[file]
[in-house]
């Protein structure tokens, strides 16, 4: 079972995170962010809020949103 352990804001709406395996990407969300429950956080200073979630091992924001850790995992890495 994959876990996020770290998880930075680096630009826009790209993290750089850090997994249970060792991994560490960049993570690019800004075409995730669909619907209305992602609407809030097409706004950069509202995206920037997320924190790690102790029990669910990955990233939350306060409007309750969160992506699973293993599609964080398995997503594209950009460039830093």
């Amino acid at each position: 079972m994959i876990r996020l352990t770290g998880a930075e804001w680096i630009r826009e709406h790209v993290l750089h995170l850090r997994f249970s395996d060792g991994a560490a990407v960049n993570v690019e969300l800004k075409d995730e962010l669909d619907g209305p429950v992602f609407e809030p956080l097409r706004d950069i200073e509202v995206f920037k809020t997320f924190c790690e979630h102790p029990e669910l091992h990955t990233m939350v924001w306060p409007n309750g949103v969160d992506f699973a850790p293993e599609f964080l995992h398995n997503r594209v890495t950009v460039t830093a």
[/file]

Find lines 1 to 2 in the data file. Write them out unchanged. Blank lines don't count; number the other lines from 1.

[in-house]
């Protein structure tokens, strides 16, 4: 079972995170962010809020949103 352990804001709406395996990407969300429950956080200073979630091992924001850790995992890495 994959876990996020770290998880930075680096630009826009790209993290750089850090997994249970060792991994560490960049993570690019800004075409995730669909619907209305992602609407809030097409706004950069509202995206920037997320924190790690102790029990669910990955990233939350306060409007309750969160992506699973293993599609964080398995997503594209950009460039830093």